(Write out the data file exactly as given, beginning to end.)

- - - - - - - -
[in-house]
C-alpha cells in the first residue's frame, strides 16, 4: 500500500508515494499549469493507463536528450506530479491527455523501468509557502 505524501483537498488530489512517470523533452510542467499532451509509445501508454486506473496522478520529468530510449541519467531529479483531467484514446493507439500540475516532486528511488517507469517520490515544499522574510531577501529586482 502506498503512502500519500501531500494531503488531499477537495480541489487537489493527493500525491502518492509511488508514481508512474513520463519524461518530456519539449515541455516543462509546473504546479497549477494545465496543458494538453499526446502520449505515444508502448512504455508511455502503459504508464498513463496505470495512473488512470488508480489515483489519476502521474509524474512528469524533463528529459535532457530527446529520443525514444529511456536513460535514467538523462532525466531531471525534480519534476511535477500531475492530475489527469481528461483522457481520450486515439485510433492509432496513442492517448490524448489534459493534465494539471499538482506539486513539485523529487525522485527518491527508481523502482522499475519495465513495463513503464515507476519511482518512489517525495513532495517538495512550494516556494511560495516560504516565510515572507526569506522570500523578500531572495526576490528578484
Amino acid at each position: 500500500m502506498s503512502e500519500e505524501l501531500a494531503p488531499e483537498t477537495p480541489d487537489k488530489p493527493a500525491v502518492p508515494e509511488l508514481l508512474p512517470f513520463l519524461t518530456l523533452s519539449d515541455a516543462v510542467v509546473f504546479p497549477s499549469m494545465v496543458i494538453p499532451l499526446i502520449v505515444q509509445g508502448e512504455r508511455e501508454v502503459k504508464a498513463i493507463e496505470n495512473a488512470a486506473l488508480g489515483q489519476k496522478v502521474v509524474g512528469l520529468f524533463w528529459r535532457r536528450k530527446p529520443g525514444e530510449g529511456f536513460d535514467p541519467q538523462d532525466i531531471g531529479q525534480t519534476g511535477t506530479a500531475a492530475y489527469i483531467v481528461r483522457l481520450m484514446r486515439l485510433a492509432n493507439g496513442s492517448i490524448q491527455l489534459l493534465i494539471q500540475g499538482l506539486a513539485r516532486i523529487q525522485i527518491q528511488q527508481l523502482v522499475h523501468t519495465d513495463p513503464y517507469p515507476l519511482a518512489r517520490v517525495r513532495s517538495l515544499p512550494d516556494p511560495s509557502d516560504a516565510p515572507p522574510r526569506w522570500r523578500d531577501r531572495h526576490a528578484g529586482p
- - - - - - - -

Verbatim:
[in-house]
C-alpha cells in the first residue's frame, strides 16, 4: 500500500508515494499549469493507463536528450506530479491527455523501468509557502 505524501483537498488530489512517470523533452510542467499532451509509445501508454486506473496522478520529468530510449541519467531529479483531467484514446493507439500540475516532486528511488517507469517520490515544499522574510531577501529586482 502506498503512502500519500501531500494531503488531499477537495480541489487537489493527493500525491502518492509511488508514481508512474513520463519524461518530456519539449515541455516543462509546473504546479497549477494545465496543458494538453499526446502520449505515444508502448512504455508511455502503459504508464498513463496505470495512473488512470488508480489515483489519476502521474509524474512528469524533463528529459535532457530527446529520443525514444529511456536513460535514467538523462532525466531531471525534480519534476511535477500531475492530475489527469481528461483522457481520450486515439485510433492509432496513442492517448490524448489534459493534465494539471499538482506539486513539485523529487525522485527518491527508481523502482522499475519495465513495463513503464515507476519511482518512489517525495513532495517538495512550494516556494511560495516560504516565510515572507526569506522570500523578500531572495526576490528578484
Amino acid at each position: 500500500m502506498s503512502e500519500e505524501l501531500a494531503p488531499e483537498t477537495p480541489d487537489k488530489p493527493a500525491v502518492p508515494e509511488l508514481l508512474p512517470f513520463l519524461t518530456l523533452s519539449d515541455a516543462v510542467v509546473f504546479p497549477s499549469m494545465v496543458i494538453p499532451l499526446i502520449v505515444q509509445g508502448e512504455r508511455e501508454v502503459k504508464a498513463i493507463e496505470n495512473a488512470a486506473l488508480g489515483q489519476k496522478v502521474v509524474g512528469l520529468f524533463w528529459r535532457r536528450k530527446p529520443g525514444e530510449g529511456f536513460d535514467p541519467q538523462d532525466i531531471g531529479q525534480t519534476g511535477t506530479a500531475a492530475y489527469i483531467v481528461r483522457l481520450m484514446r486515439l485510433a492509432n493507439g496513442s492517448i490524448q491527455l489534459l493534465i494539471q500540475g499538482l506539486a513539485r516532486i523529487q525522485i527518491q528511488q527508481l523502482v522499475h523501468t519495465d513495463p513503464y517507469p515507476l519511482a518512489r517520490v517525495r513532495s517538495l515544499p512550494d516556494p511560495s509557502d516560504a516565510p515572507p522574510r526569506w522570500r523578500d531577501r531572495h526576490a528578484g529586482p